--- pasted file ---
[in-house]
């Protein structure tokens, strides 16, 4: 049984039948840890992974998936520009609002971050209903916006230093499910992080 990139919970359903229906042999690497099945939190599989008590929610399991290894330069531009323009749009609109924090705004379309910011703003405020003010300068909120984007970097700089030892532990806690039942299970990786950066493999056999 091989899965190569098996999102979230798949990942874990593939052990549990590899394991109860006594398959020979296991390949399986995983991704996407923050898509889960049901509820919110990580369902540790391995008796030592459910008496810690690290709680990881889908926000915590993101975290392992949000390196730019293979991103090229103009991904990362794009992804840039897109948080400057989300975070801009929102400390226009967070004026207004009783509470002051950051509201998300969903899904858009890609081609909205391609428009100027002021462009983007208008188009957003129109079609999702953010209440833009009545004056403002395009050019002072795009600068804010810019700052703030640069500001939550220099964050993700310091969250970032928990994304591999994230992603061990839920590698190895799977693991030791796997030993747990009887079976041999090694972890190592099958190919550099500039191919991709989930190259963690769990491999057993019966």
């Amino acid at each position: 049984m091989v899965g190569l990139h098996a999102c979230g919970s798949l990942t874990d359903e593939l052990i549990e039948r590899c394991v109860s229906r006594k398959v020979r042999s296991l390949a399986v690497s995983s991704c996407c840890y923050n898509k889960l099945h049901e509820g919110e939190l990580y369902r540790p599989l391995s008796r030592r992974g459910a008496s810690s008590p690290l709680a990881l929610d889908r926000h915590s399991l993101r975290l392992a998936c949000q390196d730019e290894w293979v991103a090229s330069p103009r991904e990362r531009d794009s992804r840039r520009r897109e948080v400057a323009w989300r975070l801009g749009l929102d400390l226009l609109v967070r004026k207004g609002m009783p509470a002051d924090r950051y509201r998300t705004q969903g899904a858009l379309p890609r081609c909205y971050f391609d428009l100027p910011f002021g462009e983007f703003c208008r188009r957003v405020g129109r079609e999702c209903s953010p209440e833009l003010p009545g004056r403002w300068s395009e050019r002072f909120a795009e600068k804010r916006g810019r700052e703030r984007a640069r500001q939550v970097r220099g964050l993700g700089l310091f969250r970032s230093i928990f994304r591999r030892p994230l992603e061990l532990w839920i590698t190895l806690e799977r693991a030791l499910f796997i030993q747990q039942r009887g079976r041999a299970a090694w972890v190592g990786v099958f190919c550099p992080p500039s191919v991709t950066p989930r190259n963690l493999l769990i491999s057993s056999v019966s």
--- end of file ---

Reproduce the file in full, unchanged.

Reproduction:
[in-house]
């Protein structure tokens, strides 16, 4: 049984039948840890992974998936520009609002971050209903916006230093499910992080 990139919970359903229906042999690497099945939190599989008590929610399991290894330069531009323009749009609109924090705004379309910011703003405020003010300068909120984007970097700089030892532990806690039942299970990786950066493999056999 091989899965190569098996999102979230798949990942874990593939052990549990590899394991109860006594398959020979296991390949399986995983991704996407923050898509889960049901509820919110990580369902540790391995008796030592459910008496810690690290709680990881889908926000915590993101975290392992949000390196730019293979991103090229103009991904990362794009992804840039897109948080400057989300975070801009929102400390226009967070004026207004009783509470002051950051509201998300969903899904858009890609081609909205391609428009100027002021462009983007208008188009957003129109079609999702953010209440833009009545004056403002395009050019002072795009600068804010810019700052703030640069500001939550220099964050993700310091969250970032928990994304591999994230992603061990839920590698190895799977693991030791796997030993747990009887079976041999090694972890190592099958190919550099500039191919991709989930190259963690769990491999057993019966």
């Amino acid at each position: 049984m091989v899965g190569l990139h098996a999102c979230g919970s798949l990942t874990d359903e593939l052990i549990e039948r590899c394991v109860s229906r006594k398959v020979r042999s296991l390949a399986v690497s995983s991704c996407c840890y923050n898509k889960l099945h049901e509820g919110e939190l990580y369902r540790p599989l391995s008796r030592r992974g459910a008496s810690s008590p690290l709680a990881l929610d889908r926000h915590s399991l993101r975290l392992a998936c949000q390196d730019e290894w293979v991103a090229s330069p103009r991904e990362r531009d794009s992804r840039r520009r897109e948080v400057a323009w989300r975070l801009g749009l929102d400390l226009l609109v967070r004026k207004g609002m009783p509470a002051d924090r950051y509201r998300t705004q969903g899904a858009l379309p890609r081609c909205y971050f391609d428009l100027p910011f002021g462009e983007f703003c208008r188009r957003v405020g129109r079609e999702c209903s953010p209440e833009l003010p009545g004056r403002w300068s395009e050019r002072f909120a795009e600068k804010r916006g810019r700052e703030r984007a640069r500001q939550v970097r220099g964050l993700g700089l310091f969250r970032s230093i928990f994304r591999r030892p994230l992603e061990l532990w839920i590698t190895l806690e799977r693991a030791l499910f796997i030993q747990q039942r009887g079976r041999a299970a090694w972890v190592g990786v099958f190919c550099p992080p500039s191919v991709t950066p989930r190259n963690l493999l769990i491999s057993s056999v019966s």